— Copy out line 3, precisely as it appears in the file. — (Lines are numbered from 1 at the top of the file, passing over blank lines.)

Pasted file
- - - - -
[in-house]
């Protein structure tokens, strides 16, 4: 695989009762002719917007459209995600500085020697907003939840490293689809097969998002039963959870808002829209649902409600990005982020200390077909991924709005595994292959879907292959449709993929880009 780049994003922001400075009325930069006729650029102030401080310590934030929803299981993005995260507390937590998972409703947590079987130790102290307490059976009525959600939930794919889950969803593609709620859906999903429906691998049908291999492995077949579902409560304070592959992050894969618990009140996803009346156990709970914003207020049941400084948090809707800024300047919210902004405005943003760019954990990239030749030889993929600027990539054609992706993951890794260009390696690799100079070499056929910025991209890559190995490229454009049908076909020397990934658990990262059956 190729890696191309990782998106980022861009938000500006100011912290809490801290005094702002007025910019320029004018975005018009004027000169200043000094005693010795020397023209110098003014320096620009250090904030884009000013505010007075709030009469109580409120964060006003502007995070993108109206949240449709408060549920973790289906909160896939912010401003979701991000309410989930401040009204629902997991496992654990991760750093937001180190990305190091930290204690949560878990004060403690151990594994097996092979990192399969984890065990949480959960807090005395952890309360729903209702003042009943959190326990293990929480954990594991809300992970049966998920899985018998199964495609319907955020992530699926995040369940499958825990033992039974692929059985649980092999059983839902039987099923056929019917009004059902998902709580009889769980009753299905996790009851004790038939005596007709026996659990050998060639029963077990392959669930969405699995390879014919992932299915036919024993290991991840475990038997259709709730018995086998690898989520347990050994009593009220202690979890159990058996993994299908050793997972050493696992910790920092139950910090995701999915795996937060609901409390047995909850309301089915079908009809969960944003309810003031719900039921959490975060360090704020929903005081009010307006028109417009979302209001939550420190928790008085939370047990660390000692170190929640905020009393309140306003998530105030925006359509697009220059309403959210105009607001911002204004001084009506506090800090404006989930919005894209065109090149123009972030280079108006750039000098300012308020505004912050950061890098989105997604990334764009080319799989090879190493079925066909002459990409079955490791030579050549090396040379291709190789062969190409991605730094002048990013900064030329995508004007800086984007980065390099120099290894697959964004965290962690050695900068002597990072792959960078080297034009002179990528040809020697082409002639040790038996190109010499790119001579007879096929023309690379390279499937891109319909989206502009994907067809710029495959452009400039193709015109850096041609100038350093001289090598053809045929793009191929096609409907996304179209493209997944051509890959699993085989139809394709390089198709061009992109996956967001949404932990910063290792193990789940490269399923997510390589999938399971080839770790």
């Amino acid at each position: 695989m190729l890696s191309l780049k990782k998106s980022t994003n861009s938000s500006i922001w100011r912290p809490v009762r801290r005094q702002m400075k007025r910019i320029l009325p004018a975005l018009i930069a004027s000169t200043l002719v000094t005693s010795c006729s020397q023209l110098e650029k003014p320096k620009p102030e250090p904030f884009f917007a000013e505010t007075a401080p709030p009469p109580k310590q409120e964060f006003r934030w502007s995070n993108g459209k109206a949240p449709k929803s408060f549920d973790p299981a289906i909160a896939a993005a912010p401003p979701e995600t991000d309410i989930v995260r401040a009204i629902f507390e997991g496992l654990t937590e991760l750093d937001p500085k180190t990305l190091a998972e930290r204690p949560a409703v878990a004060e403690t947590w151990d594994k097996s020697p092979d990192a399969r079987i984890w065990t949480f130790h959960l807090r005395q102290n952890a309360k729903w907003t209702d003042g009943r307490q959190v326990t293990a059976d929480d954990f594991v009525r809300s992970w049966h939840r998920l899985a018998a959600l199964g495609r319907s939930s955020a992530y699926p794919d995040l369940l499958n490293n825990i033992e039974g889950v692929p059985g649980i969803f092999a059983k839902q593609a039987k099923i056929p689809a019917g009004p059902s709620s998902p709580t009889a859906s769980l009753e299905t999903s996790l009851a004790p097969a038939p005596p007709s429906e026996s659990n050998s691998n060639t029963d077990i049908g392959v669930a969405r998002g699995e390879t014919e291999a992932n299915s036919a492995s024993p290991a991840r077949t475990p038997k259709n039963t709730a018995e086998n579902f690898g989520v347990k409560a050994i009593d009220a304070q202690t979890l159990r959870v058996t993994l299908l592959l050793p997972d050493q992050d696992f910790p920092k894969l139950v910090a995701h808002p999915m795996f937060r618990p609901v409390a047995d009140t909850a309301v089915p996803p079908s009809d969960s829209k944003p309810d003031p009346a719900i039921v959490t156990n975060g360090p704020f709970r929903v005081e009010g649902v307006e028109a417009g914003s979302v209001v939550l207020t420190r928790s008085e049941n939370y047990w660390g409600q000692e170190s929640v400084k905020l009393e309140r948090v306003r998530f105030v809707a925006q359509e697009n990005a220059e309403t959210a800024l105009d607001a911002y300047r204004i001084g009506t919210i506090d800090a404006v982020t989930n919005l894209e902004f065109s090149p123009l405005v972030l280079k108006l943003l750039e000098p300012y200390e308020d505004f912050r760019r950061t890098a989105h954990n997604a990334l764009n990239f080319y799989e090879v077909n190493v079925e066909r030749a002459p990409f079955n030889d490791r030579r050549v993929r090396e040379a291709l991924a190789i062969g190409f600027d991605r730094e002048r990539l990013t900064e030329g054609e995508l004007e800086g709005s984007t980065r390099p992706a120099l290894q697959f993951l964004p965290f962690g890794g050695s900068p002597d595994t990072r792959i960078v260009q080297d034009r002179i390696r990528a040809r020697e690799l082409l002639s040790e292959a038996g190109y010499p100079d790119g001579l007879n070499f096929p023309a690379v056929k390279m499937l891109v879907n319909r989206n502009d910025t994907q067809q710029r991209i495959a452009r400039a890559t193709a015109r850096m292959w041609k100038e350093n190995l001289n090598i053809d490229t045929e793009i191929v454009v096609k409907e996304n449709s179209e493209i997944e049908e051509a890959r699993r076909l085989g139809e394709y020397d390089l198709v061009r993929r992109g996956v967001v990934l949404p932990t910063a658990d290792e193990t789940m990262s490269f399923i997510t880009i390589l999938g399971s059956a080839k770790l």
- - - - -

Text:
């Amino acid at each position: 695989m190729l890696s191309l780049k990782k998106s980022t994003n861009s938000s500006i922001w100011r912290p809490v009762r801290r005094q702002m400075k007025r910019i320029l009325p004018a975005l018009i930069a004027s000169t200043l002719v000094t005693s010795c006729s020397q023209l110098e650029k003014p320096k620009p102030e250090p904030f884009f917007a000013e505010t007075a401080p709030p009469p109580k310590q409120e964060f006003r934030w502007s995070n993108g459209k109206a949240p449709k929803s408060f549920d973790p299981a289906i909160a896939a993005a912010p401003p979701e995600t991000d309410i989930v995260r401040a009204i629902f507390e997991g496992l654990t937590e991760l750093d937001p500085k180190t990305l190091a998972e930290r204690p949560a409703v878990a004060e403690t947590w151990d594994k097996s020697p092979d990192a399969r079987i984890w065990t949480f130790h959960l807090r005395q102290n952890a309360k729903w907003t209702d003042g009943r307490q959190v326990t293990a059976d929480d954990f594991v009525r809300s992970w049966h939840r998920l899985a018998a959600l199964g495609r319907s939930s955020a992530y699926p794919d995040l369940l499958n490293n825990i033992e039974g889950v692929p059985g649980i969803f092999a059983k839902q593609a039987k099923i056929p689809a019917g009004p059902s709620s998902p709580t009889a859906s769980l009753e299905t999903s996790l009851a004790p097969a038939p005596p007709s429906e026996s659990n050998s691998n060639t029963d077990i049908g392959v669930a969405r998002g699995e390879t014919e291999a992932n299915s036919a492995s024993p290991a991840r077949t475990p038997k259709n039963t709730a018995e086998n579902f690898g989520v347990k409560a050994i009593d009220a304070q202690t979890l159990r959870v058996t993994l299908l592959l050793p997972d050493q992050d696992f910790p920092k894969l139950v910090a995701h808002p999915m795996f937060r618990p609901v409390a047995d009140t909850a309301v089915p996803p079908s009809d969960s829209k944003p309810d003031p009346a719900i039921v959490t156990n975060g360090p704020f709970r929903v005081e009010g649902v307006e028109a417009g914003s979302v209001v939550l207020t420190r928790s008085e049941n939370y047990w660390g409600q000692e170190s929640v400084k905020l009393e309140r948090v306003r998530f105030v809707a925006q359509e697009n990005a220059e309403t959210a800024l105009d607001a911002y300047r204004i001084g009506t919210i506090d800090a404006v982020t989930n919005l894209e902004f065109s090149p123009l405005v972030l280079k108006l943003l750039e000098p300012y200390e308020d505004f912050r760019r950061t890098a989105h954990n997604a990334l764009n990239f080319y799989e090879v077909n190493v079925e066909r030749a002459p990409f079955n030889d490791r030579r050549v993929r090396e040379a291709l991924a190789i062969g190409f600027d991605r730094e002048r990539l990013t900064e030329g054609e995508l004007e800086g709005s984007t980065r390099p992706a120099l290894q697959f993951l964004p965290f962690g890794g050695s900068p002597d595994t990072r792959i960078v260009q080297d034009r002179i390696r990528a040809r020697e690799l082409l002639s040790e292959a038996g190109y010499p100079d790119g001579l007879n070499f096929p023309a690379v056929k390279m499937l891109v879907n319909r989206n502009d910025t994907q067809q710029r991209i495959a452009r400039a890559t193709a015109r850096m292959w041609k100038e350093n190995l001289n090598i053809d490229t045929e793009i191929v454009v096609k409907e996304n449709s179209e493209i997944e049908e051509a890959r699993r076909l085989g139809e394709y020397d390089l198709v061009r993929r992109g996956v967001v990934l949404p932990t910063a658990d290792e193990t789940m990262s490269f399923i997510t880009i390589l999938g399971s059956a080839k770790l």